Jacqueline Coren, The Anna Crusis Women's Choir: Directing a Choir , MIND TV

Jacqueline Coren's first involvement with the Anna Crusis Women's Choir was as a singer. When Jane Hulting went on sabbatical, Jackie stepped in as interim director. When Jane left, Coren auditioned for the choir's board of directors and was eventually selected as the new musical director of the choir. Jacqueline Coren holds both a master's degree in choral conducting from Westminster Choir College in Princeton, New Jersey and a master's degree in divinity from Quaker Earlham School of Religion. In addition to her work with Anna Crusis, she worked as choral director at the George School, a Quaker school in Bucks County, Pennsylvania, and formed the Pendle Hill Chorus. Anna Crusis continued to perform a broad range of music, often reflecting political and social concerns of choir members of the choir who supported Anna Crusis' mission of social change through music. The choir continued to collaborate with other groups, including performing with Holly Near in a People's Music Network concert, participating in GALA's Equality Forum, and singing in a merged chorus with the Philadelphia Gay Men's Chorus and the Mendelssohn Club of Philadelphia.[17]

Miriam Davidson, interim 2011, 2012–[edit]

External video
Conductor Miriam Davidson 2014-12-07 DSCF0928 Crop.jpg
Miriam Davidson, Women feel like Anna gives them a place to be strong, to have a voice, to have a sense of sisterhood, GALA Choruses

Like Jackie Coren, Miriam Davidson's first connection to Anna Crusis was as a singer, in the 1980s. Beginning in 1995, she performed as part of the duo Wishing Chair.[24] When Jackie Coren went on sabbatical, Miriam temporarily replaced her as interim director. When Jackie Coren retired as musical director, Miriam replaced her as the new musical director of the choir.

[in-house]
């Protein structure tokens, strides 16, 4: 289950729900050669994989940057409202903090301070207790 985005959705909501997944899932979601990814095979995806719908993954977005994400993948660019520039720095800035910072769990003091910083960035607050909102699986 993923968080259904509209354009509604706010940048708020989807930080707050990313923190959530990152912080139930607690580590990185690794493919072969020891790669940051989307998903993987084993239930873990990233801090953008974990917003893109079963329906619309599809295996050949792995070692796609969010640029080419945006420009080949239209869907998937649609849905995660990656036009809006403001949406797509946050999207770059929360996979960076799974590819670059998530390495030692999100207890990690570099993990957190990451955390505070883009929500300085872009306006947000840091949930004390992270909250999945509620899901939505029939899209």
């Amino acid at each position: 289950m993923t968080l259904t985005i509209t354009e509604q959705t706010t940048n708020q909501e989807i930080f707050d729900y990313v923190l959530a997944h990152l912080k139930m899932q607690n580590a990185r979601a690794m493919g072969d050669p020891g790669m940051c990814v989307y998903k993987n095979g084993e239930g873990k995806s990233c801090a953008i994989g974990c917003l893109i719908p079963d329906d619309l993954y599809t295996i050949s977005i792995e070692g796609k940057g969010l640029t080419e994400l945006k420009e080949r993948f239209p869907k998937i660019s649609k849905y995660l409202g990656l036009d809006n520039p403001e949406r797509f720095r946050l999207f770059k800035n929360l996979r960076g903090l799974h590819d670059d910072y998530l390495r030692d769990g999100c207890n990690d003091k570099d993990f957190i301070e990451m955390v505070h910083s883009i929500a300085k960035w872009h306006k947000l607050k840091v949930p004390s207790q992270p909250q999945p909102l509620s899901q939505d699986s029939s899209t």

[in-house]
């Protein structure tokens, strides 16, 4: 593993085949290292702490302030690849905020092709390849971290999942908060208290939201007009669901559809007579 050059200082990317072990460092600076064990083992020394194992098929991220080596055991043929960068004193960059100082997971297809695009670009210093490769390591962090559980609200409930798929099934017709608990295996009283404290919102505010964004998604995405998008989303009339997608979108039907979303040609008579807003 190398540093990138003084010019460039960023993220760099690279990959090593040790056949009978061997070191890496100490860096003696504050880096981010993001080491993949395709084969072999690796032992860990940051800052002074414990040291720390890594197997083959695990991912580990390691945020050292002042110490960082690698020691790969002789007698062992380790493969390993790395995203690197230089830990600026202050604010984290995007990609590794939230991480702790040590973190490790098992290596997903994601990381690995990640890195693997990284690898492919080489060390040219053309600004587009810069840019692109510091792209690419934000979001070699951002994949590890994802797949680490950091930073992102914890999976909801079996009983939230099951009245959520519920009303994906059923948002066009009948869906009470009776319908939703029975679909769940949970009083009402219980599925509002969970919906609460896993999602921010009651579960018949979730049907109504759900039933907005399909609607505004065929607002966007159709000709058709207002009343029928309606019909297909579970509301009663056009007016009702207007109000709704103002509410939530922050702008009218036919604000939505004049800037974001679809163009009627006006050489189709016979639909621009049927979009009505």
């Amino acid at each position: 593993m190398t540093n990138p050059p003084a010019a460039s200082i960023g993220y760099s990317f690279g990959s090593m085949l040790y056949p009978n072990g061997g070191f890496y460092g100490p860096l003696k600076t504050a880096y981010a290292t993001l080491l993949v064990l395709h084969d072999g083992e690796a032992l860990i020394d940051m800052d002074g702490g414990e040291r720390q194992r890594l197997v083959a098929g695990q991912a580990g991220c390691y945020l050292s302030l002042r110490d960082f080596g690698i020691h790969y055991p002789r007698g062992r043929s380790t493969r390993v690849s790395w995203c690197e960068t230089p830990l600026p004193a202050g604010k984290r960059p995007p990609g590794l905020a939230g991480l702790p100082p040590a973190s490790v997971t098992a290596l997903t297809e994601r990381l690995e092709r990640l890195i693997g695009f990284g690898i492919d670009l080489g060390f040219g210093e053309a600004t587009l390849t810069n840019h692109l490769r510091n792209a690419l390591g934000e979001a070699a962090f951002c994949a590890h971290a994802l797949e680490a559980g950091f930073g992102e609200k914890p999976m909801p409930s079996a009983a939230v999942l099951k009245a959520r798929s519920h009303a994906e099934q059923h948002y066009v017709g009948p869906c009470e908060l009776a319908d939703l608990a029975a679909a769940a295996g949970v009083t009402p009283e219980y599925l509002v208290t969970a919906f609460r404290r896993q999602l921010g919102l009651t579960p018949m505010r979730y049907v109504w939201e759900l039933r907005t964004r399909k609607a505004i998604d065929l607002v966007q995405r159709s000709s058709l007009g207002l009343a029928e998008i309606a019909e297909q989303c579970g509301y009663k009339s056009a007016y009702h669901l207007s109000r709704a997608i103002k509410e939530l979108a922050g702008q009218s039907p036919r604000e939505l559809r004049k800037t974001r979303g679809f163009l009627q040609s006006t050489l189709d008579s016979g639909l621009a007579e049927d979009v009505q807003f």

Discography[edit]

  • But We Fight For Roses Too, 1989, remastered in 2010
  • Fresh Cut, 1993
  • Spaces Between the Stars, 2000
  • Anna Live: Raising Our Voices, 2007
  • The song Visions of Children, on Seeds: The Songs of Pete Seeger, Vol. 3

Works commissioned[edit]

Main Concerts / themes / guest artists[edit]

Anna Crusis Women's Choir, poster with Pete Seeger and Reggie Harris for January 27, 1995, concert

Anna Crusis sings a variety of concerts throughout the year, often with other organizations. Its main performances are its winter concert, usually held in November or December, and its spring concert, usually held in May or June. Concerts have included:

Miriam Davidson[edit]

Jacqueline Coren[edit]

  • December 10 & 11th, 2011, "Breaking News: 'Anna'dotes to the Headlines," with guest Sharon Katz.[47]
  • June 12, 2010, "35 years of singing for social justice," artistic director Jacqueline Coren, with guest conductors Catherine Roma and Jane Hulting.[16][48]
  • November 14 & 15, 2009, with guests Svitanya and Voices of a Different Dream.[49]
  • May 30, 2009, "All Our Children Can Fly," with guest Amy Dixon-Kolar.[12]
  • December 2, 3, 4, 2005, "And All the Earth Shall Sing"

Jane Hulting[edit]

  • May 14, 2005, "Finding Her Here", last concert with Jane Hulting[36][50]
  • Dec. 4,5, 2004, "Seasons of Love"
  • Dec. 6, 7, 2003, "All the Wild Wonders"
  • Dec. 7, 8, 2002, "Workin’ for the Dawn of Peace"
  • Dec. 1, 2, 2001, "Something Inside So Strong"
  • Nov. 11, 12, 2000, "Sounds of the Spirit Where Angels Live", with guest Harold Smith on didgeridoo
  • Nov. 13,14, 1999, "Higher Ground"[51]
  • Nov. 14 15, 1998, "Coming into our years – 150 yrs. of feminism in Action", a Musical Celebration of the 1848 Women’s Rights Convention in Seneca Falls, NY
  • June 6, 1998, "No one has imagined us", Anna Crusis Women's Choir with Renaissance City Women's Choir (Pittsburgh), ACCO, A Chorus Celebrating Women (Allentown), and Central Pennsylvania Womyn's Chorus (Harrisburg)[52]
  • Nov. 15, 16, 1997, "When Choirs Sway"
  • June 7, 1997, "Anna Gumbo"
  • Nov. 8, 9, 1996, "Mama, I Want to Make Rhythm"
  • June 8, 1996, "Reach Across the Lines"
  • Feb. 26, 1996, reception for The Women's Leadership Forum of the Democratic National Committee and the Five County Democratic Women's Coalition, honoring First Lady Hillary Rodham Clinton and Tipper Gore
  • Jan. 27, 1995, "Common Threads" – The Concert! with guests Pete Seeger and Reggie Harris